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I'm trying to create a LINQ to SQL class that represents the "latest" version of itself.

Right now, the table that this entity represents has a single auto-incrementing ID, and I was thinking that I would add a version number to the primary key. I've never done anything like this, so I'm not sure how to proceed. I would like to be able to abstract the idea of the object's version away from whoever is using it. In other words, you have an instance of this entity that represents the most current version, and whenever any changes are submitted, a new copy of the object is stored with an incremented version number.

How should I proceed with this?

2 Answers 2

5

If you can avoid keeping a history, do. It's a pain.

If a complete history is unavoidable (regulated financial and medical data or the like), consider adding history tables. Use a trigger to 'version' into the history tables. That way, you're not dependent on your application to ensure a version is recorded - all inserts/updates/deletes are captured regardless of the source.

If your app needs to interact with historical data, make sure it's readonly. There's no sense capturing transaction histories if someone can simply change them.

If your concern is concurrent updates, consider using a record change timestamp. When both User A and User B view a record at noon, they fetch the record's timestamp. When User A updates the record, her timestamp matches the record's so the update goes through and the timestamp is updated as well. When User B updates the record five minutes later, his timestamp doesn't match the record's so he's warned that the record has changed since he last viewed it. Maybe it's automatically reloaded...

Whatever you decide, I would avoid inter-mingling current and historic data.


Trigger resources per comments:

The keys to an auditing trigger are the virtual tables 'inserted' and 'deleted'. These tables contain the rows effected by an INSERT, UPDATE, or DELETE. You can use them to audit changes. Something like:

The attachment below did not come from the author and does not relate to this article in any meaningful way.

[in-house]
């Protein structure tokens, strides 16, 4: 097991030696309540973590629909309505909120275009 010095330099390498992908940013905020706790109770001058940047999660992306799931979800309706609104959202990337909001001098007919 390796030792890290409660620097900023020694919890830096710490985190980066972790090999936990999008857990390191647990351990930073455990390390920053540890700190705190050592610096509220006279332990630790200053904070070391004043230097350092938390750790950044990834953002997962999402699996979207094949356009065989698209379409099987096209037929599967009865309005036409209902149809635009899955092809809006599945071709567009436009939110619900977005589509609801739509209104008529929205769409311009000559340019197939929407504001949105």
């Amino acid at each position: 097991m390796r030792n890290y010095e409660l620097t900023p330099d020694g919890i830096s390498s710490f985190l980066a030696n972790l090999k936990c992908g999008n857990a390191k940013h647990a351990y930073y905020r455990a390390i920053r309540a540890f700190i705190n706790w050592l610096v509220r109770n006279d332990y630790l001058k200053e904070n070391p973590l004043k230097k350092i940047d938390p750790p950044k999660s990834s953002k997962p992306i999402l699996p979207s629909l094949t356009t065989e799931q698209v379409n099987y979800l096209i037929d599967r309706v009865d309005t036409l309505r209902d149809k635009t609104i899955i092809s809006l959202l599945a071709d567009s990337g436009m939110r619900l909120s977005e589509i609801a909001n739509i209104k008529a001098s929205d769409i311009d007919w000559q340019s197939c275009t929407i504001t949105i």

CREATE TRIGGER tr_TheTrigger
ON [YourTable]
FOR INSERT, UPDATE, DELETE 
AS
    IF EXISTS(SELECT * FROM inserted)
    BEGIN
        --this is an insert or update
        --your actual action will vary but something like this
        INSERT INTO [YourTable_Audit]
            SELECT * FROM inserted
    END
    IF EXISTS(SELECT * FROM deleted)
    BEGIN
        --this is a delete, mark [YourTable_Audit] as required
    END
GO
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  • I would prefer to avoid it, believe me. Unfortunately, for legal reasons, we have to keep track of all changes. I will need to interact with the historical data in the app, but I'm guessing that using triggers shouldn't exclude that, right? Dec 10, 2008 at 18:07
  • Your app won't be aware of the triggers so they don't limit you. They're just a tidy way of handling history, even if data is updated outside your app. Dec 10, 2008 at 19:14
  • I like this approach. Can you point me to some information that pertains to your suggestion? Keep in mind that I've never used triggers, and not sure how best to do so. Dec 10, 2008 at 20:03
  • I'm using the trigger approach to keep history over some tables for a couple of years, with no problems.
    – CGK
    Dec 13, 2011 at 14:57
0

The best way to proceed is to stop and seriously rethink your approach.

If you are going to keep different versions of the "object" around, then you are better off serializing it into an xml format and storing that in an XML column with a field for the version number.

There are serious considerations when trying to maintain versioned data in sql server revolving around application maintenance.

UPDATE per comment:

Those considerations include: the inability to remove a field or change the data type of a field in future "versions". New fields are required to be nullable or, at the very least, have a default value stored in the DB for them. As such you will not be able to use them in a unique index or as part of the primary keys.

In short, the only thing your application can do is expand. Provided the expansion can be ignored by previous layers of code.

This is the classic problem of Backwards Compatibility which desktop software makers have struggled with for years. And is the reason you might want to stay away from it.

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    Yes, I am aware of those problems. I sincerely want to stay away from this, but we have to do it for legal reasons. If they just needed to archive the data in some "dumb" format, I would just store it as a giant string or something, but the app needs interactivity with the history. Dec 11, 2008 at 5:06

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